176 pages, 6 x 9
Art, Science and Art Therapy
Repainting the Picture
Jessica Kingsley Publishers
Since its inception, art therapy has relied largely on theory "borrowed" from psychotherapeutic approaches. In this provocative and original book on art therapy, Frances Kaplan outlines a scientific approach to art therapy. Kaplan examines the relationship between art and science, delineating the role of research and encouraging a spirit of enquiry in art therapy. She looks at the latest scientific developments, especially those in biology, evolution, and brain science, and relates them to theories about the creation and interpretation of art. This leads her to show how art therapists would benefit from learning more about neurology and the physical effects of art on the brain, and from being able to apply this knowledge in their art therapy practice. The scientific evidence presented offers support for an art-based theory of art therapy. By demonstrating the relationship between two disciplines which are traditionally thought of as opposing, Kaplan challenges our assumptions about art therapy and issues a call for further research and debate.
'This small concise, lucid book should be on the required reading list of programs in all the therapeutic arts. It points to the education needed to be effective in demonstrating what art therapists do, and why their contributions are valuable. ... I find this book an excellent resource, and recommend it highly.'- The Arts in Psychotherapy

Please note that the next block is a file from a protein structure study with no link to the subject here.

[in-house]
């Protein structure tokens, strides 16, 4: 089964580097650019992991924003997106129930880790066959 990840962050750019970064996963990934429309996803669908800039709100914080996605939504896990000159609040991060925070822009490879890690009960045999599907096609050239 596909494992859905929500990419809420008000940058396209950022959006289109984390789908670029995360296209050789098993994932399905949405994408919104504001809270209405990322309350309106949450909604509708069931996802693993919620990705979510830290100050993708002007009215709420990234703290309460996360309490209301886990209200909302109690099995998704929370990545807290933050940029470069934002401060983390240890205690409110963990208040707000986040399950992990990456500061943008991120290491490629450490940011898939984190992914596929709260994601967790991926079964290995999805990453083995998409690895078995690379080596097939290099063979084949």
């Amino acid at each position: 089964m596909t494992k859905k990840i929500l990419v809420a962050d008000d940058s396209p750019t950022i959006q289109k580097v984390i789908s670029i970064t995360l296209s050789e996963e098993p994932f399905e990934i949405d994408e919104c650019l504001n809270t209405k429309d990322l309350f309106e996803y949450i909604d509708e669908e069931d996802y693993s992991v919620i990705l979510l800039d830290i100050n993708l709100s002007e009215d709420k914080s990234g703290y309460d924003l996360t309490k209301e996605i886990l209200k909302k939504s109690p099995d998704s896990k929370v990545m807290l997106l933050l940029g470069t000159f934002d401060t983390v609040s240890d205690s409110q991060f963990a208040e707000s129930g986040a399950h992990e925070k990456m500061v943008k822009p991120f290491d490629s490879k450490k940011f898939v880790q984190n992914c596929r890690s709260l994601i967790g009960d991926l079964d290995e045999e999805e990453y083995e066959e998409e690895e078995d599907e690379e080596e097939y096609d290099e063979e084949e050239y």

Frances Kaplan, an eminent art therapist working in the US, gained her doctorate in Art Therapy at New York University. She has a background in both art and science and, before becoming an art therapist, worked in chemistry for several years. She has extensive experience in teaching, practising and lecturing on art therapy, including serving as Supervisor of Creative Arts Therapies at Carrier Foundation, a private psychiatric hospital in New Jersey, and as Coordinator of the Art Therapy Graduate Program at Hofstra University, New York. At present she teaches graduate art therapy courses at Marylhurst College, Oregon, and a course in art and conflict resolution at Portland State University, Oregon. She is Publications Chair for the American Art Therapy Association and a member of the editorial board of Art Therapy: Journal of the American Art Therapy Association.
Introduction. 1. Art and science. 2. The role of research. 3. Illuminating basic issues through recent findings. 4. Traditional psychotherapy theories: Their limitations and failures. 5. Benefits of artmaking: The scientific evidence. 6. Interpretation of art work: A reassessment. 7. Towards a scientific art-based theory. Afterword: A call for dialogue. Appendix. References. Index.
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